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  • Writer's picturelastcallthtr

Lord Garrick's Last Supper May Be Your Last

Our team of 8 adventurers at Quest Tavern's The Last Supper.

As we all settle in for meals with loved ones over the holiday, we mustn’t forget one time we were invited to a dinner of our lifetimes. This past summer, my hearty group of 8 players (including myself) entered Quest Tavern excited to see what was in store for us, having heard buzz about this part-puzzle, part-immersive theatre escape room. We had a great time playing through The Last Supper, as we improvised through interactions with the main actor and solved puzzles. I truly enjoyed the concept for the room from its structure to campy, demonic possession plotline, though I found myself wishing for a more perfect execution. On the whole, the room offers a fun themed experience featuring improvisational moments of creative actor interaction.

At the start of our experience, the lobby and entry to the room unexpectedly stood out. Our game master seemed genuinely excited to talk with us about the rooms we’d done before and got us hyped up for our game. We also had a smooth transition from the game master directly telling us the rules, to inhabiting a themed character of Lord Garrick’s servant, to walking us to the room and introducing us to our host. This eased us from the rules-learning headspace into the actor-improvisation headspace

Once we entered the banquet hall, we met Lord Garrick. From our first interactions, it became clear we could play around in this space with him. As a large group of experienced improvisers, I did get the sense that we were testing his limits a bit. Several moments led to fun exchanges of jokes between us, but at times it sometimes felt we were abruptly brought back on track or like it took him a second to think of a response. Given the size and energy of our group, we found this aspect of the experience overall enjoyable, though moments here and there could have been more skillfully handled.

I also wished there was a bit more to work off of within the improvisational structure. Going into the room, we had been instructed to butter up the lord so that we could get him to leave the room, giving us space to conduct an investigation. When we met him, he gave us a rule of, essentially, not interrupting or speaking out of turn. Within this, it felt very easy to disobey and create improvisational moments through playful disruptions of his rules and through upsetting him, but less easy to butter him up through silent obedience. One of my friends checked in after the experience about if he was being too disruptive with his interruptions. Had there been space to positively interact I might have felt differently, but given that negative disruptions felt like the main space of improvisation, I didn’t mind the way he played the game. But I did wish the game felt like it had a couple of different tactical paths. The structure did provide some fun moments of improvisational prompts, with a couple open-ended tasks wherein we needed to creatively problem solve to get something from the actor.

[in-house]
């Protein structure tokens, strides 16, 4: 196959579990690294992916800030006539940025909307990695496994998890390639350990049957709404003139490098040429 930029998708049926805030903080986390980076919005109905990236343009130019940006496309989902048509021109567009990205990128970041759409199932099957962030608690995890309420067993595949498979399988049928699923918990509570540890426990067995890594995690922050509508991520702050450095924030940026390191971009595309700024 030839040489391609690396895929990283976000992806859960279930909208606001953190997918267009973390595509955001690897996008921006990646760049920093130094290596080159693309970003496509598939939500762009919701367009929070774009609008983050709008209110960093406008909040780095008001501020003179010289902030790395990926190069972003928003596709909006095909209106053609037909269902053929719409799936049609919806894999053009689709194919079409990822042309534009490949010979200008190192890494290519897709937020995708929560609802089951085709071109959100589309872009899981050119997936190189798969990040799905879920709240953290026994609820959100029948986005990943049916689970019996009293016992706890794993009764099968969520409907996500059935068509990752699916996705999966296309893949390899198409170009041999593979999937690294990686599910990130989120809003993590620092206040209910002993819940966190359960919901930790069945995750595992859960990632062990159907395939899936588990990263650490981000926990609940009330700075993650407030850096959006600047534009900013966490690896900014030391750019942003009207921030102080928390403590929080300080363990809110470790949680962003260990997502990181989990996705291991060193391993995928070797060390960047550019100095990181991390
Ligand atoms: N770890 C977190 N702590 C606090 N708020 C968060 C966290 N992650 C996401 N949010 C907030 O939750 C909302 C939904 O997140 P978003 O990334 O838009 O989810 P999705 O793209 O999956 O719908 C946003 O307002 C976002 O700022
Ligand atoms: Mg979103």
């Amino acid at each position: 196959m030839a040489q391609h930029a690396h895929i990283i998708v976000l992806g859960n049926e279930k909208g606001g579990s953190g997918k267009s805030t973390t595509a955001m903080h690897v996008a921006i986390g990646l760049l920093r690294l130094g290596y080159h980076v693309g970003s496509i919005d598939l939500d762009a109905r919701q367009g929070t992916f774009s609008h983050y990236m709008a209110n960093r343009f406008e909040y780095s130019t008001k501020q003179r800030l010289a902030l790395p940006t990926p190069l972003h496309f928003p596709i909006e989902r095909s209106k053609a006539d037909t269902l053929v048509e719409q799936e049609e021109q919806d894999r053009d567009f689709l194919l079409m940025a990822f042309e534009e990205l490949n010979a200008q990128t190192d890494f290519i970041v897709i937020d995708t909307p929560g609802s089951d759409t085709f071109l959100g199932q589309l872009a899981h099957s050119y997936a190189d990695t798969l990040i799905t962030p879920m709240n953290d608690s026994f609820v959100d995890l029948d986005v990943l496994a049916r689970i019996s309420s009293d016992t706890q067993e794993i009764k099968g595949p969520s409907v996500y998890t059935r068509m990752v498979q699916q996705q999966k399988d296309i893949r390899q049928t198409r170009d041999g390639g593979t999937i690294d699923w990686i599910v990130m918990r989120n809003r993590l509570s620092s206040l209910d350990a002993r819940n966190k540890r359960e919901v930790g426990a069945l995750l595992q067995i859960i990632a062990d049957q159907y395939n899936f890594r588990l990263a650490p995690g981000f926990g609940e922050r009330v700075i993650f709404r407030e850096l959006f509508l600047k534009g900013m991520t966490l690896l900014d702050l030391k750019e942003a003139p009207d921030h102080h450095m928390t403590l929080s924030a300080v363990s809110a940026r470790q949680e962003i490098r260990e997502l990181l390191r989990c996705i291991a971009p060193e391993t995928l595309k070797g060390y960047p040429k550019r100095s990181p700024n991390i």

After our initial actor interaction, the actor left the room and we were free to explore and solve puzzles. It felt like a spiritual successor to 60out’s Miss Jezebel room. Given the comparison this invites, I did wish for stronger cues in this room as to when our actor would be returning. On the whole, though, I really enjoy this structure of alternating puzzle-solving and improvisation. I also appreciated how this room structured a climactic puzzle-solving sequence surrounding breaking the structure and pretense. It gave us a dramatic push into the final moments of the room. The puzzles themselves mostly stick out positively, fitting in with the campy horror themes of the room and providing a level of difficulty.

On the whole, The Last Supper provides a fun, improvisational escape room experience. As I’ve alluded to, we definitely had too many people at the room’s capacity, and everyone would have had more to do improvisationally and in terms of puzzle-solving with a smaller headcount. In my experience, I’ve found escape rooms best at half capacity for groups of hands-on puzzle solvers, and I’d say that holds true for this room as well. The improvisational space creates potential for people to come in with their own characters or as themselves; I could definitely see a group enjoying coming in as their D&D party. The other booking consideration I’d mention is the room does have horror elements in it -- not as strongly as a horror room where actors chase you, but there’s a couple of tense or jump scare moments that those looking for an entirely adventure-themed experience may not enjoy as much.

Editor’s Note: This review was written after playing Quest Tavern’s Last Supper escape room in August 2023. More information including booking can be found on their website:

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